Tuesday, December 2, 2014

Of Ah Jib Gor and Jokowi

Oleh: Mohsin Abdullah

(Mohsin Abdullah is not a young journalist. His writings have been described as like durian; aromatic and delicious to some, off-putting to others.)

Don’t know if Datuk Seri Najib Razak had read an editorial by influential newspaper The Jakarta Post on the day he was in the Indonesian capital for the inauguration of Joko Widodo.

If he did, perhaps he would have reflected on his own political situation. In a way, that is.

Take this line from the editorial for example: “The first order of the day will be to convey a message of reconciliation and unity".

Said The Jakarta Post, Jokowi (as the Indonesia president is popularly known, “pretty much” like Ah Jib Gor which Najib’s brand people wants him to be known – at least among the Chinese), has "already begun the process of reconciliation over the past week – a masterful outreach to former foes without the requisite appeasement”.

After a divisive election, The Jakarta Post said it fully expected Jokowi to stress the values of unity in his inauguration speech. Which Jokowi did. Even calling his “biggest” foe Prabowo Subianto his best friend. And Prabowo responded with a military salute to the president.

Wonder what went on Najib’s mind when he saw all that. He didn’t go to that “extent” when he took his oath of office after GE13. And his “biggest” foe Datuk Seri Anwar Ibrahim wasn’t invited (as in Malaysia, the norm is opposition folks are not required to attend such ceremony).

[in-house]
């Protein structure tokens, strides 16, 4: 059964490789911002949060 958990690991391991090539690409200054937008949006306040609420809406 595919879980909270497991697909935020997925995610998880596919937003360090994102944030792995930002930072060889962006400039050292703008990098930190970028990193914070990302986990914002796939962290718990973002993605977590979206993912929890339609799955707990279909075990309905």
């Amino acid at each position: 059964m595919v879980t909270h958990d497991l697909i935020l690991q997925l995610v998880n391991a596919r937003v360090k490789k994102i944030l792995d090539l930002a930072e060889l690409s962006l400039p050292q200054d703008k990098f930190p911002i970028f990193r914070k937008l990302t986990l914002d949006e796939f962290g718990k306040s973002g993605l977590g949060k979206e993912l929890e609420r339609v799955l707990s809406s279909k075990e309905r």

Still, Najib did “extend” the olive branch and spoke of a national reconciliation policy following the polarising GE 13.

But not before blaming the “Chinese tsunami” for Barisan Nasional’s not too impressive victory, on the very night the election results were announced, remarks which didn’t go down well with a lot of people.

And as for the national reconciliation policy, detractors boldly said it was a case of “too little too late” demanding Najib to first act against “ extremist groups playing divisive race politics”.

Anyway, back to Indonesia and The Jakarta Post piece. The newspaper is “hopeful” that the opposition coalition recognises Jokowi’s gestures, going on to say “a loyal opposition is part and parcel of the democratic process. A vengeful foe is but a petty antagonist”.

In Malaysia, BNhas always seen the opposition pact as “vengeful’. Hence a “petty antagonist”.

Pakatan Rakyat has always begged to differ, reminding everybody that Anwar had proposed bipartisan talk” which was not only “brushed off but ridiculed as well by the ruling coalition”.

Moving on, to The Jakarta Post, “the president’s best friends will be those who can objectively criticise his work for the sake of constructive dialog”.

Seen in a Malaysian perspective the “PM’s best friends" would, could or should be ministers. But we are told it’s the band of “advisers” who “can objectively criticise the PM’s work for the sake of constructive dialog”.

However, to former prime minister Tun Dr Mahathir Mohamad, the advisers “do not do their job” and are merely a bunch of “yes men". Even Umno, the party which he was president for 22 years, said Dr Mahathir, has become a “yes man party”. Well...

Then there’s that article by Australia's The Sydney Morning Herald. Something on Indonesia “taking one step forward, Malaysia two steps backwards”?

Not going to comment though. Probably you’ve read the report here in The Malaysian Insider a few days back.

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